The contractors should arrive on September 19th so there should be another blog later in the year to show the result. We have wanted to do something here for at least 15 years so at long last something is happening. This is the last significant are of our garden to be developed.

17_09_07_6941And if you were wondering how the pigeons were doing here they are! They have just about doubled in just over a week and really the nest is hardly big enough for both of them.

2017 Gardening Hours
Week beginning
September 2nd
Total 2017 to-date Average per week
33 771 21

No room in the greenhouse!

At this time of year the greenhouse becomes an essential building in any garden, large or small.17_03_23_5111Despite having a relatively large garden the greenhouse is not very large. The location is not ideal either as it faces west and has a large wall to the south and east. You may well ask “why did you put it here?” I would say that the main reason was that we did not want to spoil the views down the garden and the only other sensible location was totally shaded by a large old apple tree. Actually the location does have the advantage that it does not get over hot in the middle of summer.

Nevertheless, at this time of year I am always wishing that it was a bit bigger.17_03_23_5105At the end are Osteospermum cutting that have been over wintered and a bay tree which I bring in to protect it from the winter frosts.

On the left you can see dahlia tubers that have been planted up in potting compost and about two weeks ago received their first watering. I tend to lift all our tubers as we used to get hard frosts which could be fatal for any left in the ground. After drying them off (in an upside down position so that any liquids can flow out) they are then potted up in dry potting compost and kept either in the garage or under the staging in the greenhouse. 17_03_23_5109There is not enough staging so some are started off on the ground.17_03_23_5108On the right as you enter there are even more! The issue I have is that I always end up with more dahlia plants than I started with and I am always reluctant to throw away anything that could make a good plant. The greenhouse just get fuller!17_03_23_5110It is amazing how quickly the tubers burst into life. This one is Dahlia Arabian Night a beautiful dahlia with large, fully-double flower-heads of dark burgundy-red.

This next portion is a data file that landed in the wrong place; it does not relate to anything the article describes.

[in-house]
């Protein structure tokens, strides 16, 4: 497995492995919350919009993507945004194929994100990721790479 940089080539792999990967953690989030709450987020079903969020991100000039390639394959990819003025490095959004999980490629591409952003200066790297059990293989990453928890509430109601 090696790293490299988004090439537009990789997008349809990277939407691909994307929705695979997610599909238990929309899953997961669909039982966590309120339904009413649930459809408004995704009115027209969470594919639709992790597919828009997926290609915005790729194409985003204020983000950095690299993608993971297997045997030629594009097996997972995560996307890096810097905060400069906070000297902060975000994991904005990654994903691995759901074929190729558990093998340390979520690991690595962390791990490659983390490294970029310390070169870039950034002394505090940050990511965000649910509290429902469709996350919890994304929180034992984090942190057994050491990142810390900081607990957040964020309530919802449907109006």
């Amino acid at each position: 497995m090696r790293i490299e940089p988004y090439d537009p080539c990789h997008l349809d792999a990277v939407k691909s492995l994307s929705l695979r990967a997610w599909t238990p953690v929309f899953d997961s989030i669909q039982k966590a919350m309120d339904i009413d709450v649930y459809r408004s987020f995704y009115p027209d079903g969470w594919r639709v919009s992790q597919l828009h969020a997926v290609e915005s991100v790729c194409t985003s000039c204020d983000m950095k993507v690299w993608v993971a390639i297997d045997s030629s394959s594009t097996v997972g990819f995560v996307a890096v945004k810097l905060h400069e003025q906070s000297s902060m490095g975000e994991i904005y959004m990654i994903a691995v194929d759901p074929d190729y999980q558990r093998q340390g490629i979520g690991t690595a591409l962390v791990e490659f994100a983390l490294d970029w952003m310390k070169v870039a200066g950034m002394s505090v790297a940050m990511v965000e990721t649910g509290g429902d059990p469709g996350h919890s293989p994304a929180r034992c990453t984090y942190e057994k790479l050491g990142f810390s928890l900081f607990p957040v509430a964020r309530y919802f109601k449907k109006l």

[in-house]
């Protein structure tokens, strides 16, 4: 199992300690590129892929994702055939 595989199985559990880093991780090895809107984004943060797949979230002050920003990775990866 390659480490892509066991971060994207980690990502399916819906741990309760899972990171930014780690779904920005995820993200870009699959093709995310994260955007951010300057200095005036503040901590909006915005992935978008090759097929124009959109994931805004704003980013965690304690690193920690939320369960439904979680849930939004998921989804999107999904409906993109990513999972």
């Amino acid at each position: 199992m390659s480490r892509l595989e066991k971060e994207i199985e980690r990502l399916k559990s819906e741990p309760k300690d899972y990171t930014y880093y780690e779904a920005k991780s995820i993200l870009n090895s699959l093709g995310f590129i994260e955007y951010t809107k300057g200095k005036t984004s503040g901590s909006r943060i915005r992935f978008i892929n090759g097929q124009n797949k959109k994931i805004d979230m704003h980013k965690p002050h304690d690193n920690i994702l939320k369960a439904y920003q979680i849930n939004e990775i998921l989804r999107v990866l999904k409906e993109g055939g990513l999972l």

In a few weeks the dahlias will all have grown to maybe 30 cm high and I will cut out the growing tips to encourage more bushy plants. However they will need to be kept in the greenhouse until the frosts have finished in May. This immediately presents an issue as during this time there are many seed to plant and grow.17_03_23_5106This is already underway with trays of cosmos and poppies and in the incubator tomatoes and many more exotic flowers. This becomes a huge juggling act and eventually the whole floor will be covered with plants and the scent becomes overpowering. The aconites and Anemone Blanda White Splendour have already been moved out and I described these in Aconites and others spring delights.17_03_23_5107Two trays that will soon be ready to plant out are Anemone Nemerosa Robinsoniana  which I treat in a similar way to the aconites.

There is a very critical timing when the tomatoes need their final potting up and need to be located in their final position in the greenhouse. To do this some of the staging is removed and I just have to hope that we can get the dahlias planted out at that time.

Gardening Hours
This week Total since June 19th Average per week
12 621 16

Aconites and others spring delights

After snowdrops Eranthis hyemalis winter aconites are one of the delights of spring. This woodland member of the buttercup family will swiftly multiply to form a glowing carpet of golden yellow flowers each spring. The cup shaped blooms of the winter aconite attract pollinating insects into the spring garden, and associate beautifully with snowdrops and bluebells for a spectacular woodland display. Virtually maintenance free, Eranthis hyemalis are ideal for planting in the dappled shade of deciduous trees, or naturalised in informal areas of grass.